As the plight of child asylum seekers separated from their parents fades from the news, hundreds of children remain incarcerated and separated from their families. Of these, about 400 are children of parents who have been deported. There is little chance these families can be reunited soon, and probably never will be.
Others are children of parents arbitrarily deemed unfit. A typical example is Juan Hernandez, who came with his three-year-old daughter Maria seeking asylum. The government kept her in detention and wouldn’t let her be reunited with her father because of his two alcohol-related offences that occurred more than 12 years ago.
Hernandez was then tricked into signing papers he couldn’t read agreeing to be deported after officials told him doing so would allow him to be reunited with Maria. He was deported and his daughter remains in detention.
Hernandez first came across the border without papers from El Salvador in 1999 after he was repeatedly attacked by gangs. He was 17 at the time, and found work picking lettuce for agribusiness. In 2001, he obtained temporary protected status, granted to Salvadorans at the time because of devastation caused by an earthquake.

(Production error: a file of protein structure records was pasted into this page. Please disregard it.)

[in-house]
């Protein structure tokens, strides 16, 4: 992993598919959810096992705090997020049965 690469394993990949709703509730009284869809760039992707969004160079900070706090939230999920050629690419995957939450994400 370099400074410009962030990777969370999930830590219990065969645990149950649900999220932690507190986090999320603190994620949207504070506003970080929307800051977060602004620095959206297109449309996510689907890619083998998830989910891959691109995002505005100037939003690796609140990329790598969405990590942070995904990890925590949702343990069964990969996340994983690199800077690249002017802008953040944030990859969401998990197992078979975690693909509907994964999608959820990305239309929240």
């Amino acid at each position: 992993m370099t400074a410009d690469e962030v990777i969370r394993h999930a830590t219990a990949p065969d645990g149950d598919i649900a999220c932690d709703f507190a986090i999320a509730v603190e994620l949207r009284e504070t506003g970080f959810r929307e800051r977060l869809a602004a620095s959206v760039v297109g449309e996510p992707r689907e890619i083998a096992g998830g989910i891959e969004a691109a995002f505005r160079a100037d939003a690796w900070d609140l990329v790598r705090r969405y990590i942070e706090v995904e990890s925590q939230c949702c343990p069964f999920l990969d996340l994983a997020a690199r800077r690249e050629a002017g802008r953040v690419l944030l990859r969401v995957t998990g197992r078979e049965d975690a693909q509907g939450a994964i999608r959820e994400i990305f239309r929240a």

He was convicted in 2005 of carrying an open container with an alcoholic beverage in his car. He got another conviction for driving while intoxicated in 2006.
When Hernandez failed to renew his temporary status in 2006, he was deported.
Feeling unsafe in El Salvador, Hernandez moved his family to Chiapas, Mexico. There is an increasingly violent situation in that state, and last March he made the decision to seek asylum with his daughter.
He hoped that if he was successful, he could bring his entire family. Instead, Hernandez was swept up by Trump’s “zero tolerance” policy barring almost all asylum seekers entry. He was jailed and separated from Maria.
The government claims that past criminal offences, as well as unspecified “red flags”, is sufficient to declare a parent unfit. Immigrant rights groups say that in most instances the crimes are minor, and have no bearing on the parents’ ability to care for their child. Few of the cases would cause a parent who was a US citizen to be ruled unfit.
Mass incarceration of immigrant children has also ballooned. The New York Times reports that in May 2017, there were 2400 children in immigration detention. As of this month, that number has risen more than five-fold to 12,800 and climbing.
The NYT said: “The huge increases, which have placed the federal shelter system near capacity, are due not to an influx of children entering the country, but a reduction in the number being released to live with families and other sponsors.”
On top of “zero tolerance”, another new policy designed to bar immigrants was adopted in June. The authorities announced that potential sponsors who could take in unaccompanied immigrant children, and all adult members of their household, would have to submit fingerprints and that data would be shared with immigration authorities.